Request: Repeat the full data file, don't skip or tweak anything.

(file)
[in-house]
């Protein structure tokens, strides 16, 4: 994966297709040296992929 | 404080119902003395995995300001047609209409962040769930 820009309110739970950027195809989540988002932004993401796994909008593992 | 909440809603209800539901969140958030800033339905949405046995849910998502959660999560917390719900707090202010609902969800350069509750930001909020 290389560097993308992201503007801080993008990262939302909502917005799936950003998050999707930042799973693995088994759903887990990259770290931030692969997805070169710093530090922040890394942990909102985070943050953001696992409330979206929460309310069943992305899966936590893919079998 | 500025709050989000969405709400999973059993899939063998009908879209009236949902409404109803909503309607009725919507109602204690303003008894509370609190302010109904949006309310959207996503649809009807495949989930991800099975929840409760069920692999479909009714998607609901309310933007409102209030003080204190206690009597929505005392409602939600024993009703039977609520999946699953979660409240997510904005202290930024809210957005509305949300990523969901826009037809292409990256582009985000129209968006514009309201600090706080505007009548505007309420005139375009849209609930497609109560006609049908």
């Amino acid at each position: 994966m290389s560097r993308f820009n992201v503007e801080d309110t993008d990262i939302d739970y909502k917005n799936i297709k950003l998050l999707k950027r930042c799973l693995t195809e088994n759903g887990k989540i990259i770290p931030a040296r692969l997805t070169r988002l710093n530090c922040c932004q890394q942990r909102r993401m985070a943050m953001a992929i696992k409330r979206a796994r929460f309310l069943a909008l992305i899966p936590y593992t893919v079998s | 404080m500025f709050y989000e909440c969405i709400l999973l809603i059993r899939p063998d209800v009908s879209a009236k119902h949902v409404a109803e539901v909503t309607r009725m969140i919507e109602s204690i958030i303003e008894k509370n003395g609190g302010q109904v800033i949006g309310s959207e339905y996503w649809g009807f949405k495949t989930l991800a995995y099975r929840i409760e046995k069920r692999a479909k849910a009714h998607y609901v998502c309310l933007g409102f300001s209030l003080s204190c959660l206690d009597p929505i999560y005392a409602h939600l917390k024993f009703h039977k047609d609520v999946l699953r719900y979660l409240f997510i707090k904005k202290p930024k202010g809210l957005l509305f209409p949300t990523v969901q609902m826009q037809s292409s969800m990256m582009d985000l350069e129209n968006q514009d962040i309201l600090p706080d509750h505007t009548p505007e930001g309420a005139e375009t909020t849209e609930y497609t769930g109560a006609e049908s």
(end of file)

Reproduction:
[in-house]
């Protein structure tokens, strides 16, 4: 994966297709040296992929 | 404080119902003395995995300001047609209409962040769930 820009309110739970950027195809989540988002932004993401796994909008593992 | 909440809603209800539901969140958030800033339905949405046995849910998502959660999560917390719900707090202010609902969800350069509750930001909020 290389560097993308992201503007801080993008990262939302909502917005799936950003998050999707930042799973693995088994759903887990990259770290931030692969997805070169710093530090922040890394942990909102985070943050953001696992409330979206929460309310069943992305899966936590893919079998 | 500025709050989000969405709400999973059993899939063998009908879209009236949902409404109803909503309607009725919507109602204690303003008894509370609190302010109904949006309310959207996503649809009807495949989930991800099975929840409760069920692999479909009714998607609901309310933007409102209030003080204190206690009597929505005392409602939600024993009703039977609520999946699953979660409240997510904005202290930024809210957005509305949300990523969901826009037809292409990256582009985000129209968006514009309201600090706080505007009548505007309420005139375009849209609930497609109560006609049908």
């Amino acid at each position: 994966m290389s560097r993308f820009n992201v503007e801080d309110t993008d990262i939302d739970y909502k917005n799936i297709k950003l998050l999707k950027r930042c799973l693995t195809e088994n759903g887990k989540i990259i770290p931030a040296r692969l997805t070169r988002l710093n530090c922040c932004q890394q942990r909102r993401m985070a943050m953001a992929i696992k409330r979206a796994r929460f309310l069943a909008l992305i899966p936590y593992t893919v079998s | 404080m500025f709050y989000e909440c969405i709400l999973l809603i059993r899939p063998d209800v009908s879209a009236k119902h949902v409404a109803e539901v909503t309607r009725m969140i919507e109602s204690i958030i303003e008894k509370n003395g609190g302010q109904v800033i949006g309310s959207e339905y996503w649809g009807f949405k495949t989930l991800a995995y099975r929840i409760e046995k069920r692999a479909k849910a009714h998607y609901v998502c309310l933007g409102f300001s209030l003080s204190c959660l206690d009597p929505i999560y005392a409602h939600l917390k024993f009703h039977k047609d609520v999946l699953r719900y979660l409240f997510i707090k904005k202290p930024k202010g809210l957005l509305f209409p949300t990523v969901q609902m826009q037809s292409s969800m990256m582009d985000l350069e129209n968006q514009d962040i309201l600090p706080d509750h505007t009548p505007e930001g309420a005139e375009t909020t849209e609930y497609t769930g109560a006609e049908s």